Here I hope to show a way to
build a greenhouse. One that I came up with that would be strong, simple, and a size big enough to grow more than
just a few plants. Building this way is much cheaper than to buy the same size out right. More good news is it
can be move if need be, disconnect water hose and power and maybe eight men and your good to go.
I enjoy coming up with things like this, I do things like this all
the time. But simply put I framed a portable carport with 2x4s. The wood was needed so that there be a way to hold down the plastic. Because the carport
was made of round steel pipe, the wood was secured by brackets, ones that were for installing down
spouts to household gutters. Then I secured the wood to its self with nails and some metal strapping.
Sides were framed to support exhaust fan, vents, swamp cooler, door. No windows needed,
I did'nt even need the screen door I added. If the temp inside is to hot the swamp cooler or vents take over.
In Southern Oregon we get all kinds of weather. I keep the tomatoe shade tarp on year around just because of hail,
snow, cats and just to prolong the life of the plastic.
All the power, lights, fan, vents, door goes up before the plastic.
Maybe even the floor, I choose to do that after.
I bought most of my supplies through Hydro-Gardens over the net. They have a free catalog which is a great reading
soure as well.
I installed all weather proof outlets all around the sides even up high between the flood lights
for any hydroponic lighting you might want. I ran straight down in the middle, some electrical conduit from the roof
line and installed the thermostat so it was right in the middle of the greenhouse. I had the thermostat turn on
certain plugs, some for hot some for cold. I plug in the swap cooler into the right plug and it turn on with the fan
as the temperature goes up.
The picture above and below you can see the swamp cooler on top of the vents. Now
I have added another big one to the side of it. Before I made a home made swap cooler over the vents as well. I took this down when I installed the big one because it was not needed. It turns
on with the exhaust fan. I keep the temp around 65 now for the tomatoes.
You can see the fuse box installed just to the side of the vents.
To the right of that I now have a hundered gallon utility sink which doubles as a tank to mix my nutrient solutions.
I am very happy with the plastic I chose for the greenhouse. I ordered
it off the net from North Dakota. It look like the blue utility tarps you can buy at the hardware store but clear.
Its water proof and UV protective on both sides. They said here in Oregon I should get seven years of life or longer.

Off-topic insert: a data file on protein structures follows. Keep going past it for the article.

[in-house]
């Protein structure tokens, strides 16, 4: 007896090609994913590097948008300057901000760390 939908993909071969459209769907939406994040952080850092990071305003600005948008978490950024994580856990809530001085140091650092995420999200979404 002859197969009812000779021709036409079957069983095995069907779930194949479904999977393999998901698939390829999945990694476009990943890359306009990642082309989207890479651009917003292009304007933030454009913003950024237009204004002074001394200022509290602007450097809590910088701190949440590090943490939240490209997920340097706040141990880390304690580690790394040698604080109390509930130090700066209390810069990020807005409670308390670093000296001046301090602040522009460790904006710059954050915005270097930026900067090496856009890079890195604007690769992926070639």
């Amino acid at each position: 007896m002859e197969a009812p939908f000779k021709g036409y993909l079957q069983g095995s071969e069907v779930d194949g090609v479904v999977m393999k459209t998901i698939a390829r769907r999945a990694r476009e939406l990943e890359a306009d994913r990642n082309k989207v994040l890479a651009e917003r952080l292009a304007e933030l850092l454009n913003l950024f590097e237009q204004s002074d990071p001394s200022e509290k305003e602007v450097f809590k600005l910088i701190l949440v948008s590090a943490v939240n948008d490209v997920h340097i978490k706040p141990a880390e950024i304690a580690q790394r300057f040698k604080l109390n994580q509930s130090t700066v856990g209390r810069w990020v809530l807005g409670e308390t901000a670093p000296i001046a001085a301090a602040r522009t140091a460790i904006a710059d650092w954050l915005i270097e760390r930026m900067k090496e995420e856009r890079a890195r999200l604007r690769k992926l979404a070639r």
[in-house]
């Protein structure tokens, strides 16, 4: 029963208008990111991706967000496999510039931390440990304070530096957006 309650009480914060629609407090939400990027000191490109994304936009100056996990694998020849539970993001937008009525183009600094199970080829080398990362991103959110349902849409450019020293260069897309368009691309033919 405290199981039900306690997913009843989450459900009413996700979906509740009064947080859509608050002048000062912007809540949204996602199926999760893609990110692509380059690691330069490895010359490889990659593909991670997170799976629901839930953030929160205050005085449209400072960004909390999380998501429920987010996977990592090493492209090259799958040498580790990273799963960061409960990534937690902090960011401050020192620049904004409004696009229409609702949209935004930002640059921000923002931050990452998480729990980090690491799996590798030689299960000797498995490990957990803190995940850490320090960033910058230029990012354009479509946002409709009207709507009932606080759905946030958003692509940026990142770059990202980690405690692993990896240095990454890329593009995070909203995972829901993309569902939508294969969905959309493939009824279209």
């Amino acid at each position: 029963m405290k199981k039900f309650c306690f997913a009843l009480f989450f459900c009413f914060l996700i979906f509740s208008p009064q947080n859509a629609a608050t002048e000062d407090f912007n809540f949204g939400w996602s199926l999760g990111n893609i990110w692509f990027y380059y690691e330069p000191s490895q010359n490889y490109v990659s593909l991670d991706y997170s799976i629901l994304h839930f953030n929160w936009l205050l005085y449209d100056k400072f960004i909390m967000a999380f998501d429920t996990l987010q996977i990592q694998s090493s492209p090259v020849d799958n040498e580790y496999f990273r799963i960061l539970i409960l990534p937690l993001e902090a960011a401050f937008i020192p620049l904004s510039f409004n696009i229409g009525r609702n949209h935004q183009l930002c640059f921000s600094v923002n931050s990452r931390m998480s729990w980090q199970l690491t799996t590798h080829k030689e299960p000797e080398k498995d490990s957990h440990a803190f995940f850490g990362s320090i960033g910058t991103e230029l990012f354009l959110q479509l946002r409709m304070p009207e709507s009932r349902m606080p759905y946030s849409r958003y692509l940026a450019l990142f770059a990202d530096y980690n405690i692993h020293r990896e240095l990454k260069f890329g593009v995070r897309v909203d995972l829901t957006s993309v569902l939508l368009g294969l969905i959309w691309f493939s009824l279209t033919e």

I believe them, this plastic is woven which does three things. It disperses the sun light which keeps away sun spots,
cut down on the shadows alot, plus its tuff stuff! To read more about this plastic click here on Super Poly.
Another neat trick was how I thought to tack the plastic on
the wooden frame. Again I wanted to keep it light and easy, and not something that will brake down. Wood molding
does brake down with bad weather and it will split with staples. So I used white electric fencing ribbon the kind down
at the grange used to fence in horses. This is light, strong, white, staples great. You can see how
I used it for extra support down the sides of the greenhouse ( look at first picture ) I was told to wait for a
sunny day to put on the plastic to make sure it goes on tight. Well I couldn't wait and I should have. But its
has gotten a little tighter with time.
As for the floor a weed felt bearer was rolled out and then
laid down on top was a white tarp to help keep the shadows down. Keep the floor clean and I do mop it from time to time.
This year I went through and hot glued all the seams around the floor which has worked very well.
More Greenhouse Photos:
- Building the two by four framing over the carport frame to have something for the plastic attach too.
- Dec of 2003 took out everything to change my layout. This was my floor lay out for the last two years. My plan is to change it too be more friendly for over head
lights and long rows to make it easyer to lay the tomato vines down as they grow. They were like building a birds nest
with this lay out. New
- Homemade swamp cooler made over the vents turn on with the thermostat for cool air intake
- Two swamp coolers and two vents from the east side of the greenhouse. New change for this year
- The Temp readings and thormostat controls found in the middle of the greenhouse, coming down from the roof line.
- Hundred gallon utility sink that doubles as a tank to pre-mix my solutions before going in to the hydro systems
- I installed this bug zapper which takes care of those nasty pests that make their way in through the door. It turns on for two hours after sundown.
- I have fans turns on with timemers to keep the air aways moving.